We know that Miles Sanders is a running back with a high-ceiling but needs a line in front of him and more carries than Doug Pederson was willing to forward him. Sanders also played some of his best football when Hurts was starting last season, popping against the Saints, who at the time, was the best-run defense in football.

Wide receiver and offense line are the issues that could haunt the Eagles and Hurts.

While the Philadelphia front five are normally amongst the NFL’s best, they were decimated by injury in 2020. OG Brandon Brooks and LT Andre Dillard both missed the entire season, never taking a snap while LT Jason Peters — Dillard’s replacement — and RT Lane Johnson both missed time.

The Eagles spent last year’s first-round pick on WR Jalen Reagor, but aside from flashing at the end of the year with Hurts, the impending second-year wideout did not pass the eye test. Meanwhile, both veterans, Alshon Jeffery and DeSean Jackson appeared in a combined 12 games. The Eagles ran most of the year with Travis Fulgham and Greg Ward — with Reagor — deployed as their top receivers.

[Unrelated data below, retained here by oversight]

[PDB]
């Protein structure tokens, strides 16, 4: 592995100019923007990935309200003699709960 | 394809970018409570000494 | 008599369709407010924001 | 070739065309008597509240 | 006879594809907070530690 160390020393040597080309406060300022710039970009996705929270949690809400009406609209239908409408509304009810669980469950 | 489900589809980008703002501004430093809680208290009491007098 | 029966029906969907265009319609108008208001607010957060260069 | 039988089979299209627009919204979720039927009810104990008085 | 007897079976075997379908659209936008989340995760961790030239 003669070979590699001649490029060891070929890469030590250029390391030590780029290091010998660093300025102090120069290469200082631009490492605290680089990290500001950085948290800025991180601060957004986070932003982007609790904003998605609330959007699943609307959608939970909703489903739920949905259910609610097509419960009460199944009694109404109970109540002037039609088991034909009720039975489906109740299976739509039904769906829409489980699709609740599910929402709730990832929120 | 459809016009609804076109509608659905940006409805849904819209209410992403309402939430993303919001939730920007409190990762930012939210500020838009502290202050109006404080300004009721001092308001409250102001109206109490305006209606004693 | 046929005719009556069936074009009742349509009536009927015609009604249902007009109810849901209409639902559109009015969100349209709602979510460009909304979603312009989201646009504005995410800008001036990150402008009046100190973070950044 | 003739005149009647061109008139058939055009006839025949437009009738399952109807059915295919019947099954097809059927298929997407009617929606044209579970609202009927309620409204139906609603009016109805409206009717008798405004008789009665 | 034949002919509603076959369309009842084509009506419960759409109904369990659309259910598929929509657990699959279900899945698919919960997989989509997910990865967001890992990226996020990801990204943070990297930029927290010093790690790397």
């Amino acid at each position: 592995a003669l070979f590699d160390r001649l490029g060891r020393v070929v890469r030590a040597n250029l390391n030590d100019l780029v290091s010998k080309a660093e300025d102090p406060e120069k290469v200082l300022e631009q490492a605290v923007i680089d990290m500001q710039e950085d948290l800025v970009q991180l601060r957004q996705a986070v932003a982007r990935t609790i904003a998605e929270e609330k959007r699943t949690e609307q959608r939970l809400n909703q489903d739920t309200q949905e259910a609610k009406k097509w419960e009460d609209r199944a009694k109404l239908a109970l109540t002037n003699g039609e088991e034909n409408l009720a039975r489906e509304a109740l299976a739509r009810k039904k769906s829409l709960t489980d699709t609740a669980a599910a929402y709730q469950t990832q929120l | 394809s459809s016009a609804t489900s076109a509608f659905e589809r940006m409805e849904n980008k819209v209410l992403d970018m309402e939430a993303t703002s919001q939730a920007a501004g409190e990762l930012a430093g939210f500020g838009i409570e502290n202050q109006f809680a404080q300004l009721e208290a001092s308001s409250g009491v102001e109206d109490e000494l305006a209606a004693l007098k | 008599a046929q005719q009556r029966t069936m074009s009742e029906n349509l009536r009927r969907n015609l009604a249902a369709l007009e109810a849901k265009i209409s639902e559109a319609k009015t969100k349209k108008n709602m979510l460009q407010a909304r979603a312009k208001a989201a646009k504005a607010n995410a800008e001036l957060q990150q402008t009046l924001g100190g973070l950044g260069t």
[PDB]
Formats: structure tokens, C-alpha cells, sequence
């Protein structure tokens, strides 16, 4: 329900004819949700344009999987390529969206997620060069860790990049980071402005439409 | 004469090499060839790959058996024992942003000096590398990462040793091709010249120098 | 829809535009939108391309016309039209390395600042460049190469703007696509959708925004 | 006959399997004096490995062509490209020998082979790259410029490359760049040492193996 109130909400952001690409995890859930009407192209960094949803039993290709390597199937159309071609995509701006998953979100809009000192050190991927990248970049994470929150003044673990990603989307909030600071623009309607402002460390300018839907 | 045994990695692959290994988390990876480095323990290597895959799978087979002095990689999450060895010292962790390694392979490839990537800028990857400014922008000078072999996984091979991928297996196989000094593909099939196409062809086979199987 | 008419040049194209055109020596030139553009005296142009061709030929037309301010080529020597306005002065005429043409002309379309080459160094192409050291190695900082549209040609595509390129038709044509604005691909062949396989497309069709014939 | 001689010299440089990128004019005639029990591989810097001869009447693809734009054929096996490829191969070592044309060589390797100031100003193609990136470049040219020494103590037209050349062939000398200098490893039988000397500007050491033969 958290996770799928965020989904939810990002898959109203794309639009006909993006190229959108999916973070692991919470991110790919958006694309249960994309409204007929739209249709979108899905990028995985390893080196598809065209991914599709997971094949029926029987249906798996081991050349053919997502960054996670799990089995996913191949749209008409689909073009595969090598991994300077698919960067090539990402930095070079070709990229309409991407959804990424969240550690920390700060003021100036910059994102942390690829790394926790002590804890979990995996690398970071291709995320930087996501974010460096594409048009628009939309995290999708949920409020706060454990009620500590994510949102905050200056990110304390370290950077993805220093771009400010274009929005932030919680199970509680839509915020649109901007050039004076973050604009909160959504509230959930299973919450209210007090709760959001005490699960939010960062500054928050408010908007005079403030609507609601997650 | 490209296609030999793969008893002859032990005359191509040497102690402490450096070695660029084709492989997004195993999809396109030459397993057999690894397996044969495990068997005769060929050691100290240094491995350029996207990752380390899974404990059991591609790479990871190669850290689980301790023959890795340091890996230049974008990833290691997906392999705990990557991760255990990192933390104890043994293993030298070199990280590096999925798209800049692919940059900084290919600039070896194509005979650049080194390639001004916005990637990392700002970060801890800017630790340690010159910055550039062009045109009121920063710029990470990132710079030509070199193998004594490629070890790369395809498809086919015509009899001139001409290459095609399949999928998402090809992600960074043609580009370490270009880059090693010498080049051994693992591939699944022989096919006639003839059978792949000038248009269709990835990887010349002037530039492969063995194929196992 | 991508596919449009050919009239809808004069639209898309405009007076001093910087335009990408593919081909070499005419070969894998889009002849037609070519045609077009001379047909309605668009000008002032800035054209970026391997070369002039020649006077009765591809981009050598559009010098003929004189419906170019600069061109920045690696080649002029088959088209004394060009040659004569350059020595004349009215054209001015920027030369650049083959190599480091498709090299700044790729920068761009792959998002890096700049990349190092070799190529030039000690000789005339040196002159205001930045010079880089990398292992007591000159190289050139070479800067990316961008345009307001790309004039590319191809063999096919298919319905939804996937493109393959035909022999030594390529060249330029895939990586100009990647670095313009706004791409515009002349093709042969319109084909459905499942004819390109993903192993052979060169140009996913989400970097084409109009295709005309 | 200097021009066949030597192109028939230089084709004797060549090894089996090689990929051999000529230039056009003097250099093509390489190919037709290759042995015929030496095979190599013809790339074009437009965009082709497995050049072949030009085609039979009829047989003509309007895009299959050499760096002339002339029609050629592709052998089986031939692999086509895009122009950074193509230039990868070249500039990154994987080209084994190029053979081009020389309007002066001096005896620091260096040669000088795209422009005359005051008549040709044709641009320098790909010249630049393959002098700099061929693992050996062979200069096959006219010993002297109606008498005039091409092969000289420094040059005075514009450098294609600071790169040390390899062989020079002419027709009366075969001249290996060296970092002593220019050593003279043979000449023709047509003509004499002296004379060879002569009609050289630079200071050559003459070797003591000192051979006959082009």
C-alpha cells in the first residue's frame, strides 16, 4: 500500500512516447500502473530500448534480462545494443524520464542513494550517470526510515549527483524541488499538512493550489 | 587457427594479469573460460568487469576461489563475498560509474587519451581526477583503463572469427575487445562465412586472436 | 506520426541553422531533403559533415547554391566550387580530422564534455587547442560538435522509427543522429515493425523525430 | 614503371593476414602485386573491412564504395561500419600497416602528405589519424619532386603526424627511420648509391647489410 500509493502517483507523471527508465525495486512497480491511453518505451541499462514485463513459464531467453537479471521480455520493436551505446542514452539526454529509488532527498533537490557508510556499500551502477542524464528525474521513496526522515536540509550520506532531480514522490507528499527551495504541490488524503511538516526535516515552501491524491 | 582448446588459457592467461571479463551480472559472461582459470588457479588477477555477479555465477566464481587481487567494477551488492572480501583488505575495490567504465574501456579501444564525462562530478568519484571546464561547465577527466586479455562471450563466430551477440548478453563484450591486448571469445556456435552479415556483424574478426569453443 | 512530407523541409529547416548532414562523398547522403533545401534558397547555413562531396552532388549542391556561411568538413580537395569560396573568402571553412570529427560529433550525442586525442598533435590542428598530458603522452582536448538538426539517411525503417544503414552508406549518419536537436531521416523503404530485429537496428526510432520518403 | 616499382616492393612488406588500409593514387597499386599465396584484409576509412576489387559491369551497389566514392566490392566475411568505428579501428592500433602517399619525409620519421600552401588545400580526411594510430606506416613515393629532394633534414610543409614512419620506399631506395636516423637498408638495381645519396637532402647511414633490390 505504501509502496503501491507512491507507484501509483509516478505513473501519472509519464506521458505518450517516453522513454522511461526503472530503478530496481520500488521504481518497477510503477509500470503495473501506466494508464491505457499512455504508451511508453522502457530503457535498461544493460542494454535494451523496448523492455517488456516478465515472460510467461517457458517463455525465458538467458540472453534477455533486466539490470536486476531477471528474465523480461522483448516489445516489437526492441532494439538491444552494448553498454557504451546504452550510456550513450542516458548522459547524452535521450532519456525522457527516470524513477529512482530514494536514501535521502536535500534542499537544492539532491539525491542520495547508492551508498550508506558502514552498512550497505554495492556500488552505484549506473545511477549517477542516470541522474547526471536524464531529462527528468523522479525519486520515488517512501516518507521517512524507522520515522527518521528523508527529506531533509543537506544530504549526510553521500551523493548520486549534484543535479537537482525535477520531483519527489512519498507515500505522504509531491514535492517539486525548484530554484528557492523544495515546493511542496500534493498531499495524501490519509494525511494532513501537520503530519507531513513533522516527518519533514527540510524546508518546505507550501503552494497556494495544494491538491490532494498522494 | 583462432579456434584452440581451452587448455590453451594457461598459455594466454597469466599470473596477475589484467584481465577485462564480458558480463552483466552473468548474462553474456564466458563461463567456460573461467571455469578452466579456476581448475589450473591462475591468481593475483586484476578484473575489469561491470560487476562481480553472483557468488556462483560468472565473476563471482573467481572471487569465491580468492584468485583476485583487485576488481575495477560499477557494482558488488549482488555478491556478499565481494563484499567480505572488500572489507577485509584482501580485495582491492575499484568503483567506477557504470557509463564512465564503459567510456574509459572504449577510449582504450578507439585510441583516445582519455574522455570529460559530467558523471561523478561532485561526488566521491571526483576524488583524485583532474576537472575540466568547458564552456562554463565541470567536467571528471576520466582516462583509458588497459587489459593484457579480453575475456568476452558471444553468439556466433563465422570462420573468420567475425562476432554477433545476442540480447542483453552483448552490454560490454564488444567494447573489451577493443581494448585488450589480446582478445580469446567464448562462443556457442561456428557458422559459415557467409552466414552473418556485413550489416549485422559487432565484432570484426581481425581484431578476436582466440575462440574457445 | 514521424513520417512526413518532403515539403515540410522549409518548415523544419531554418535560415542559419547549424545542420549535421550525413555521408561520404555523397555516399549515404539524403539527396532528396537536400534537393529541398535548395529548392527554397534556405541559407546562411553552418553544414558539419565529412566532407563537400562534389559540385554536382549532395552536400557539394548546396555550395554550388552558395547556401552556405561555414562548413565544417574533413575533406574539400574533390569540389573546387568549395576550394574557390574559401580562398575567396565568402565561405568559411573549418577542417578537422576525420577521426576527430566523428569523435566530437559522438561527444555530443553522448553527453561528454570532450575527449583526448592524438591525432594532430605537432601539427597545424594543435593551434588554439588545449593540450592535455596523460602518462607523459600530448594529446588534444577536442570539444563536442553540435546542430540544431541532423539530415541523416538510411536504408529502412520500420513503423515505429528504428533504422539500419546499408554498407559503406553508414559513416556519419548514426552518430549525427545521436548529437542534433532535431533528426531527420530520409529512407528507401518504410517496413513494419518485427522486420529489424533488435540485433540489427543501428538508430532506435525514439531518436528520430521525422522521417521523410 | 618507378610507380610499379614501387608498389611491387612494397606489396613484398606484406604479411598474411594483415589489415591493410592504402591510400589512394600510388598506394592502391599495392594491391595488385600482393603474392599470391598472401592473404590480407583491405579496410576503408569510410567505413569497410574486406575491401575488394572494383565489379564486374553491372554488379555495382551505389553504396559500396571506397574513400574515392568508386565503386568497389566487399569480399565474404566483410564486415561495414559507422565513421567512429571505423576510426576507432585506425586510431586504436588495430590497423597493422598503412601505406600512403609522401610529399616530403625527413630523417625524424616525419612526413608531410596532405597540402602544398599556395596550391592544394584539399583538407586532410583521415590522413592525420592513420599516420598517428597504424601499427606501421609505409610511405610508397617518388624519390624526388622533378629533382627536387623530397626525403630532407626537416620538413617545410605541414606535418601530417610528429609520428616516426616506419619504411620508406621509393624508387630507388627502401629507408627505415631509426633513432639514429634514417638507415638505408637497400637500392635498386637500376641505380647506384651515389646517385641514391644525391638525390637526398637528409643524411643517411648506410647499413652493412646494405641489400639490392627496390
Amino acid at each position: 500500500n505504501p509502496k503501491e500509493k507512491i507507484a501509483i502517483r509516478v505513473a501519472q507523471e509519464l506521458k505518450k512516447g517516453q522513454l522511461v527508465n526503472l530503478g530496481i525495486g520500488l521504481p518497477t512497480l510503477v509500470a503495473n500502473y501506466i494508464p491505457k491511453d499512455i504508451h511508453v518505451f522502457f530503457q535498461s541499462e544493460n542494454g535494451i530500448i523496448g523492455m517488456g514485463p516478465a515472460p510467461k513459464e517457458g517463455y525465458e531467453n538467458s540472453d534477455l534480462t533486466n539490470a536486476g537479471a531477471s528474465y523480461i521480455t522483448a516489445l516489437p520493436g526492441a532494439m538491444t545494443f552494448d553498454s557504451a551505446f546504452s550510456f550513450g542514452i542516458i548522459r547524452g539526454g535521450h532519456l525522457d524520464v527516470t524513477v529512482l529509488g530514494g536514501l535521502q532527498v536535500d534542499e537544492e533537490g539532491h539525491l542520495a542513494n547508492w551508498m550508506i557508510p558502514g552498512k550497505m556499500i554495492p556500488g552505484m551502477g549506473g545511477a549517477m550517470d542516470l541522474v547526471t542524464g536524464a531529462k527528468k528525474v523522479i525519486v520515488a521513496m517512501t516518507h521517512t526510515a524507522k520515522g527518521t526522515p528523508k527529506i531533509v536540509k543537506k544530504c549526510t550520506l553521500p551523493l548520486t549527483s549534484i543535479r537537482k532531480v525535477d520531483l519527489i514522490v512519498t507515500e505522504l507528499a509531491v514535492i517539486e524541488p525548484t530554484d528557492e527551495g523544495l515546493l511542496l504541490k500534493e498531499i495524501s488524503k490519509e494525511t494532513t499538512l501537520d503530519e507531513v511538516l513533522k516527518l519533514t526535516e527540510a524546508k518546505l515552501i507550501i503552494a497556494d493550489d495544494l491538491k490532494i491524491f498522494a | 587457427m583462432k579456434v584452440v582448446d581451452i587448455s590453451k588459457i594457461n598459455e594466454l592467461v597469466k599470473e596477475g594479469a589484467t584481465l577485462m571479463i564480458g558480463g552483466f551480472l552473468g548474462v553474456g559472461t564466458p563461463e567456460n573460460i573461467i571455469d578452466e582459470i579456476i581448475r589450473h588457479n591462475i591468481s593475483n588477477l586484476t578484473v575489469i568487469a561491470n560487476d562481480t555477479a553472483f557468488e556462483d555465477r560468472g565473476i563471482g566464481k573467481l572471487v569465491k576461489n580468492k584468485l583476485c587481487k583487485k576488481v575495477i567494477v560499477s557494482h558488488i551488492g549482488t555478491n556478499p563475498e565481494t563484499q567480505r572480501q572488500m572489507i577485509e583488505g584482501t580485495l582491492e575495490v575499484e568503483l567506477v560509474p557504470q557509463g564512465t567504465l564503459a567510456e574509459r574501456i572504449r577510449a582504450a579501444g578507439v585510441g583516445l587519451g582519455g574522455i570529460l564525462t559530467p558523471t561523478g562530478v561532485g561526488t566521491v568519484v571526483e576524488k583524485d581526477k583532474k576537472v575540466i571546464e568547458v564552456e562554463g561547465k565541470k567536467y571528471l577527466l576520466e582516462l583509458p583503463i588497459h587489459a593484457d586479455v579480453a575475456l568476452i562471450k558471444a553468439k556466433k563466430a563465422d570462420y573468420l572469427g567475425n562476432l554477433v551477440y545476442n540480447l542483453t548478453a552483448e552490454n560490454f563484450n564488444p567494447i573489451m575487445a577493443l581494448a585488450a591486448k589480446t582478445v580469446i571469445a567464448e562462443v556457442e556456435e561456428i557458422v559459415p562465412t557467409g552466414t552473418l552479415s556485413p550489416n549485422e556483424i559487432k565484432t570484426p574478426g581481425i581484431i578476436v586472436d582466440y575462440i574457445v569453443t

While Reagor has first-round pedigree, Fulgham and Ward were career practice squad guys before Philly gave them a shot. Whether it is Hurts, a rookie, or Randall Cunningham at quarterback for the Eagles, they must get better at receiver to thrive and keep up with the league.


Eagles Fantasy Football Outlook With Hurts

From a fantasy football perspective, Hurts would be a nice play at quarterback depending on what the Eagles do this offseason and also where his ADP falls. Although I would not view him as highly as I viewed Lamar Jackson prior to his emergence — the Ravens have Greg Roman at offensive coordinator, who had success with dynamic run-first quarterbacks — the Eagles run a different offense and will have to make a choice to adjust to Hurts’ playing style. This is on Sirianni, who primarily ran 12 personnel with the Colts and relied on yards after the catch while emphasizing running backs in the passing game. The Colts were ranked in the top 10 running 12 personnel sets under Sirianni in 2018 and 2019 while falling to 16th in 2020.